ST GERMAIN-EN-LAYE, a town of northern France, in the department of Seine-et-Oise, 13 m. W.N.W. of Paris by rail. Pop. (1006), town, 14,974; commune, 17,288. Built on a hill on the left bank of the Seine, nearly 300 ft. above the river, and on the edge of a forest 10,000 to 11,000 acres in extent, St Germain has a bracing climate, which makes it a place of summer residence for Parisians. The terrace of St Germain, constructed by A.Len&tre in 1672, is ij m. long and looft.wide; it was planted with lime trees in 1745 and affords an extensive view over the valley of the Seine as far as Paris and the surrounding hills: it ranks as one of the finest promenades in Europe.
A'monastery in honour of St Germain, bishop of Paris, was built in the forest of Lave by King Robert. Louis VI. erected a castle close by. Burned by the English, rebuilt by Louis IX., and again by Charles V., this castle did not reach its full development till the time of Francis I., who may be regarded as the real founder of the building. A new castle was begun by Henry II. and completed by Henry IV7; it was subsequently demolished, with the exception of the so-called Henry IV. pavilion, where Thiers died in 1877. The old castle has been restored to the state in which it was under Francis I. The restoration is particularly skilful in the case of the chapel, which dates from the first half of the 13th century. In the church of St Germain is a mausoleum erected by George IV. of England (and restored by Queen Victoria) to the memory of James II. of England, who after his deposition resided in the castle for twelve years and died there in 1701. In one of the public squares is a statue of Thiers. At no great distance in the forest is the Couvent des Loges, a branch of the educational establishment of the Legion of Honour (St Denis). The ffite des Loges (end of August and beginning of September) is one of the most popular in the neighbourhood of Paris.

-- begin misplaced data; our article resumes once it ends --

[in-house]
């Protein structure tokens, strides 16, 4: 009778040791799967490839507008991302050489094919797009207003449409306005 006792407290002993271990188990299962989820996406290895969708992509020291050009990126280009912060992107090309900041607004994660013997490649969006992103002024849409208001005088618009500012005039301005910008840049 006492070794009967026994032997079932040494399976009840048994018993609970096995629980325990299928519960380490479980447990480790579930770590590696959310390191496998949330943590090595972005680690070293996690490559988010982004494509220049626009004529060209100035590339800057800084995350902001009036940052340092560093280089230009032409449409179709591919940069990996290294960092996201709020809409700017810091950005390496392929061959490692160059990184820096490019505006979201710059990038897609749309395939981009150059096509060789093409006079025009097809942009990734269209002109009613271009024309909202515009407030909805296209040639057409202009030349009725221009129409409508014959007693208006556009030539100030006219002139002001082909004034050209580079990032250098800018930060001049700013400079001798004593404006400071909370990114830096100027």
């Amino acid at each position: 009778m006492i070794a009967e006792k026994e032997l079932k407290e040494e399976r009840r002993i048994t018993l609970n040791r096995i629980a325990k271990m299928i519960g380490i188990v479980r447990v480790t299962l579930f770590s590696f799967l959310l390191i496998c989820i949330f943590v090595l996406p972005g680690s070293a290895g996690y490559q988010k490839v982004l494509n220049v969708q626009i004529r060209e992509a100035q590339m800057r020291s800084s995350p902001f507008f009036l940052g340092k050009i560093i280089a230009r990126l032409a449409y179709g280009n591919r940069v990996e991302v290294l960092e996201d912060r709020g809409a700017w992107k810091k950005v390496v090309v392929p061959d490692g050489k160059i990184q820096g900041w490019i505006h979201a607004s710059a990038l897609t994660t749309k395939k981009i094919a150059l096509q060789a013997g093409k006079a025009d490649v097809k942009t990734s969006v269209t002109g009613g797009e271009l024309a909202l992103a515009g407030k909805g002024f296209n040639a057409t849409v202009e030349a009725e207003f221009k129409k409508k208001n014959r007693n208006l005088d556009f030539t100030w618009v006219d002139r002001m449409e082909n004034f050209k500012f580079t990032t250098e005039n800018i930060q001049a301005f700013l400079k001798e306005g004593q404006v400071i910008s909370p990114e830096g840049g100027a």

Note - this article incorporates content from Encyclopaedia Britannica, Eleventh Edition, (1910-1911)